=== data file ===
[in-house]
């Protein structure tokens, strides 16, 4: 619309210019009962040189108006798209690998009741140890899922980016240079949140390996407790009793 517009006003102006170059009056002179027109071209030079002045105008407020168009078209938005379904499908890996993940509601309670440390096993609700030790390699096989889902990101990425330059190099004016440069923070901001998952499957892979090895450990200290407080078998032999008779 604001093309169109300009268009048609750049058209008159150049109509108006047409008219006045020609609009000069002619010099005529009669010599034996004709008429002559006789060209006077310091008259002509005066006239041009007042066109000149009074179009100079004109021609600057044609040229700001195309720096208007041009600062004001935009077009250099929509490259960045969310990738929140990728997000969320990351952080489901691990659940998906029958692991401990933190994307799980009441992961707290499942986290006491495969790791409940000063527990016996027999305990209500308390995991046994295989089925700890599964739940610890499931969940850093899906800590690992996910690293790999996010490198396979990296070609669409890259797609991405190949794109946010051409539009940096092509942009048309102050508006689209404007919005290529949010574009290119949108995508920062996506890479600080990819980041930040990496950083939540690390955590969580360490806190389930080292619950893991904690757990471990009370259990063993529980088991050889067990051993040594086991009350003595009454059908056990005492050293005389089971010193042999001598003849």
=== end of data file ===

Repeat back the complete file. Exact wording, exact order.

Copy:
[in-house]
């Protein structure tokens, strides 16, 4: 619309210019009962040189108006798209690998009741140890899922980016240079949140390996407790009793 517009006003102006170059009056002179027109071209030079002045105008407020168009078209938005379904499908890996993940509601309670440390096993609700030790390699096989889902990101990425330059190099004016440069923070901001998952499957892979090895450990200290407080078998032999008779 604001093309169109300009268009048609750049058209008159150049109509108006047409008219006045020609609009000069002619010099005529009669010599034996004709008429002559006789060209006077310091008259002509005066006239041009007042066109000149009074179009100079004109021609600057044609040229700001195309720096208007041009600062004001935009077009250099929509490259960045969310990738929140990728997000969320990351952080489901691990659940998906029958692991401990933190994307799980009441992961707290499942986290006491495969790791409940000063527990016996027999305990209500308390995991046994295989089925700890599964739940610890499931969940850093899906800590690992996910690293790999996010490198396979990296070609669409890259797609991405190949794109946010051409539009940096092509942009048309102050508006689209404007919005290529949010574009290119949108995508920062996506890479600080990819980041930040990496950083939540690390955590969580360490806190389930080292619950893991904690757990471990009370259990063993529980088991050889067990051993040594086991009350003595009454059908056990005492050293005389089971010193042999001598003849």